News Release
   PO 360
   Trenton, NJ 08625-0360

   For Release:
May 1, 2001

Christine Grant

For Further Information Contact:
Laura Otterbourg or Marilyn Riley


DHSS Releases First Annual Report
On State's Comprehensive Tobacco Control Program

TRENTON - New Jersey's Comprehensive Tobacco Control Program is already making a difference in people's lives and in communities around the state, Health and Senior Services Commissioner Christine Grant announced today.

"By devoting $30 million this year to anti-tobacco initiatives, we're investing wisely in the health of all New Jerseyans," said acting Governor Donald DiFrancesco. "These funds will help us prevent some of the deaths, illnesses and disabilities caused by tobacco use."

Commissioner Grant today released the state's first annual report on the Comprehensive Tobacco Control Program, outlining some of its major accomplishments. Grant noted that all five major areas of the tobacco control program are now under way - treatment programs, community partnerships, youth programs, media and public awareness campaigns and program evaluation.

"Non-smoking is quickly becoming the social norm in New Jersey," the Commissioner said. "More people are quitting smoking. Restaurants and workplaces are going smoke-free. Teens and communities are mobilizing themselves against tobacco use."

Just over 1 million New Jerseyans smoke, and the state is the first in the nation to have created three free or low-cost treatment services to help people quit - Quitline, a telephone-based counseling service; Quitnet, an Internet-based treatment program; and the face-to-face Quitcenters. A major advertising campaign now under way promotes the availability of these services to those ready to quit. Program accomplishments include:

  • 1,322 smokers have registered with Quitnet since last October and are receiving counseling. Quitnet has also logged 1 million hits, including the 46,000 visitor sessions that have occurred on the site.
  • More than 754 smokers have received counseling through Quitline.
  • More than 200 have enrolled at 9 Quitcenters, which were phased in starting last December. By July, there will be a total of 15 centers operating around the state.

Physicians, dentists and nurses play a key role in encouraging patients to quit smoking. This past year, the New Jersey Department of Health and Senior Services distributed 19,000 "black box" quit smoking kits to health care providers. The kits include materials providers can use to counsel patients about quitting smoking and to refer them to smoking cessation services.

And convincing young people to quit - or never start smoking in the first place - is one of the major goals of the Comprehensive Tobacco Control Program. In February, the state launched its "Not for Sale" advertising campaign aimed at youth.

Appearing in television ads, on radio and on billboards, the campaign delivers the message that young people can choose to be free from tobacco, that they can tell Big Tobacco they're "not for sale." More than 90 percent of New Jersey teens are being exposed to the "Not for Sale" message at least 20 times a month during the course of the campaign.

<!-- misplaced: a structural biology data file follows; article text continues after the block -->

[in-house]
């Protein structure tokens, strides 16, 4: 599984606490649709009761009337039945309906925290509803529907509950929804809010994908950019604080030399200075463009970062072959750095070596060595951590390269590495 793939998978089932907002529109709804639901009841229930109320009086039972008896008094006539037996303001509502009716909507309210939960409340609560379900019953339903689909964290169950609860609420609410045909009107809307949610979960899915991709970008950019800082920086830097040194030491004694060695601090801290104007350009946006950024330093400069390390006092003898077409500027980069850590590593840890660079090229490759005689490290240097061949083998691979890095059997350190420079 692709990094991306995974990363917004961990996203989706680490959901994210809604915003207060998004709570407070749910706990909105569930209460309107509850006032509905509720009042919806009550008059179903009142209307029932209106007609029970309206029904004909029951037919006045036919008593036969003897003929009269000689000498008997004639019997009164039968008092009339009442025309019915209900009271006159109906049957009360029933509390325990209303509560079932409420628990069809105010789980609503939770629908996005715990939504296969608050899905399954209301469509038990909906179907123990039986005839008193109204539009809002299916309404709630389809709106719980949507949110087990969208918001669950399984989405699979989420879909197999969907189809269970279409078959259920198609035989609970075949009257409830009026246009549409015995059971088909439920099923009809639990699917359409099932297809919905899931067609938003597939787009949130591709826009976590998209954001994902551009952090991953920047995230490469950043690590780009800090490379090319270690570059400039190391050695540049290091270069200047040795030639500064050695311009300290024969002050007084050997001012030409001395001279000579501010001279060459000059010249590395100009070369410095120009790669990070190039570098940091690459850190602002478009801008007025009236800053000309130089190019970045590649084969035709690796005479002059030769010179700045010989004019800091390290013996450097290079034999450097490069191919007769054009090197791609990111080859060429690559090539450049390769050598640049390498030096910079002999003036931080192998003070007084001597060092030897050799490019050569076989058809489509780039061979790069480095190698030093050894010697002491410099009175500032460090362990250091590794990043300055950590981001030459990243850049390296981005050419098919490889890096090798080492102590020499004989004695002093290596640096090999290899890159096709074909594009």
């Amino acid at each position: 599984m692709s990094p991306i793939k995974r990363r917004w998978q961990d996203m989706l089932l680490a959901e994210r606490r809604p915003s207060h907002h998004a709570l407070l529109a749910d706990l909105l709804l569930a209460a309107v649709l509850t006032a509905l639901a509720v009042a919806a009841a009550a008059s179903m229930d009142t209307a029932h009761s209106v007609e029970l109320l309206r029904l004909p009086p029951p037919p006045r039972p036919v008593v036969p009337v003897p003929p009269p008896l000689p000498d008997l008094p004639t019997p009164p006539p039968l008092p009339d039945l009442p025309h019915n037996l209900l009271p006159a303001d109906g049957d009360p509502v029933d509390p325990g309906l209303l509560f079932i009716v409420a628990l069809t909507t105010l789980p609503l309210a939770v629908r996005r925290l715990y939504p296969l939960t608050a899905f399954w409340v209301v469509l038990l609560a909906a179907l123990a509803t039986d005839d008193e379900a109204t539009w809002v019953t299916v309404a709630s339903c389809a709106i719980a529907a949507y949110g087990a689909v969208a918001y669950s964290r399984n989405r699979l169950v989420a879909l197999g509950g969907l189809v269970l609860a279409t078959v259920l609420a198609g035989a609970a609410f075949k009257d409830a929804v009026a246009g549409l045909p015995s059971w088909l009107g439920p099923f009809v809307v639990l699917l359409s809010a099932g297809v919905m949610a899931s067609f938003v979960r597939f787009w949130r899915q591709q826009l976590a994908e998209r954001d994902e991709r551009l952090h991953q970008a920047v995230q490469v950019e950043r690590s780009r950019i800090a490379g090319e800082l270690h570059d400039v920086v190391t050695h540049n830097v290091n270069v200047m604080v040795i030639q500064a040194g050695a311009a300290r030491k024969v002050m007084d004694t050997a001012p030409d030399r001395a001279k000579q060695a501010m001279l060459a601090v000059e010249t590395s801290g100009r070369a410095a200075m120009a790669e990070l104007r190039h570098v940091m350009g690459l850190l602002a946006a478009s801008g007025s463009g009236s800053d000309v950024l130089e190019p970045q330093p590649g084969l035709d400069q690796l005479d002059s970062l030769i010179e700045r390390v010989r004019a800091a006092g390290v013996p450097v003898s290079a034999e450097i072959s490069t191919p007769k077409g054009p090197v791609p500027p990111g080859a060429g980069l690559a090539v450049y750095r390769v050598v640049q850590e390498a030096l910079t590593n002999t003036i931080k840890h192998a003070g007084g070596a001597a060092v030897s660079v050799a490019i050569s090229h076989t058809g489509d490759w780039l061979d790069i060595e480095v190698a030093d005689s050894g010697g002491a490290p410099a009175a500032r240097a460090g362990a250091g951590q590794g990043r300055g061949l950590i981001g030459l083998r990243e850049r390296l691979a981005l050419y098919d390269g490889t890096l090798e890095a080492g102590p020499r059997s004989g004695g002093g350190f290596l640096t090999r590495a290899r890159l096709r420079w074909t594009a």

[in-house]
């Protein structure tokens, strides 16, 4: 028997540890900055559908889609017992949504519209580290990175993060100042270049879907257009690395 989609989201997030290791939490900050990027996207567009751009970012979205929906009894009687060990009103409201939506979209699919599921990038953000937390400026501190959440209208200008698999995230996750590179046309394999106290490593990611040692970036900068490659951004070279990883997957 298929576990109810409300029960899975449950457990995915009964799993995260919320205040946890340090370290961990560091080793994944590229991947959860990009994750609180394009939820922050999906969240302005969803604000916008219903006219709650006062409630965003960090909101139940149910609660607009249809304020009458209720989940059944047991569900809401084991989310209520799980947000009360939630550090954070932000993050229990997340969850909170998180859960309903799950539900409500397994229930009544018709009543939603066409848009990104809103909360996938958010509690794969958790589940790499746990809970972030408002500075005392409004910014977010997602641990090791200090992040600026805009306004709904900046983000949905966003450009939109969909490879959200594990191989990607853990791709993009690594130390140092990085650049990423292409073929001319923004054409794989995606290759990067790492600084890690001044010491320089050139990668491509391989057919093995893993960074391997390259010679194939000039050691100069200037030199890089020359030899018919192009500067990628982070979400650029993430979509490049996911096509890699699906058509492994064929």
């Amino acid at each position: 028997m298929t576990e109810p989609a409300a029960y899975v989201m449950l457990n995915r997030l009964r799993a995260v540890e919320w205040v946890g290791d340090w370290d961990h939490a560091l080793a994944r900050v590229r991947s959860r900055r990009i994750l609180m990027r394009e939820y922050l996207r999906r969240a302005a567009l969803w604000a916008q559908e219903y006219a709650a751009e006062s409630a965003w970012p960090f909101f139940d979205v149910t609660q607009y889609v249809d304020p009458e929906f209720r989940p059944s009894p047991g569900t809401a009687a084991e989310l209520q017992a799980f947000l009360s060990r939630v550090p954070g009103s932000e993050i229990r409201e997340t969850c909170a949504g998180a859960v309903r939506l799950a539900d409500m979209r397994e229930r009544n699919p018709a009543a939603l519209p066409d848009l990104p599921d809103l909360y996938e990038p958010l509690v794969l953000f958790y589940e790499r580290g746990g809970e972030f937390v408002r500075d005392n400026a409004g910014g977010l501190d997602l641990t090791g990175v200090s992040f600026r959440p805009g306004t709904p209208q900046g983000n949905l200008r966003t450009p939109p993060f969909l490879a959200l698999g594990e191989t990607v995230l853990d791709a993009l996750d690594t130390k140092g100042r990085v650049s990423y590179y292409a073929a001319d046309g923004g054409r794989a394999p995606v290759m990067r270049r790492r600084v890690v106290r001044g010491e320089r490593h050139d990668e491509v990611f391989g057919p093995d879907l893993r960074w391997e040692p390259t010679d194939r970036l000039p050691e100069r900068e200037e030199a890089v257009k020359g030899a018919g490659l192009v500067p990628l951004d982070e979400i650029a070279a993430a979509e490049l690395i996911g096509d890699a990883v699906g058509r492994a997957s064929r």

"Not for Sale" is also the rallying cry for the state's growing youth anti-tobacco movement known as REBEL (Reaching Everyone By Exposing Lies). More than 1,200 young activists have joined REBEL, which was launched at a major youth summit last November. There are now 21 REBEL chapters working with the newly created Communities Against Tobacco (CAT) coalitions in each county.

"We have many partners in the effort to reduce smoking rates and protect people from the effects of environmental tobacco smoke," Grant explained. "It is through the hard work of local health departments, the CAT coalitions, New Jersey Breathes and many non-profit groups that we have been able to accomplish so much." Since January 2000:

  • 19 additional local tobacco control ordinances have been passed by local governments -- a six percent increase over the previously existing 322 local ordinances.
  • 218 additional restaurants have become smoke-free, representing a 25 percent increase and bringing the total of smoke-free restaurants in the state to 1,083.
  • 145 more work places have become smoke-free through the efforts of local health departments and the Communities Against Tobacco (CAT) Coalitions.
  • 76 additional public places have adopted voluntary tobacco restrictions.

Commissioner Grant noted that the CAT coalitions are proving to be important instruments of change in the community. For example:

  • Smoking is now prohibited in the playground areas of Birch Grove Park in Northfield, the largest municipal park in New Jersey, through the efforts of the Atlantic County CAT and the Northfield Recreation Department.
  • The City of Belmar last month became the state's first municipality, and one of the first in the nation, to establish non-smoking sections on its ocean beach and boardwalk. This was due to the efforts of the Monmouth County CAT, the local health department and the City of Belmar.
  • The Ocean County CAT convinced the new Lakewood Blue Claws minor league baseball park to open as a smoke-free facility.

The annual report is available at the department's web site,

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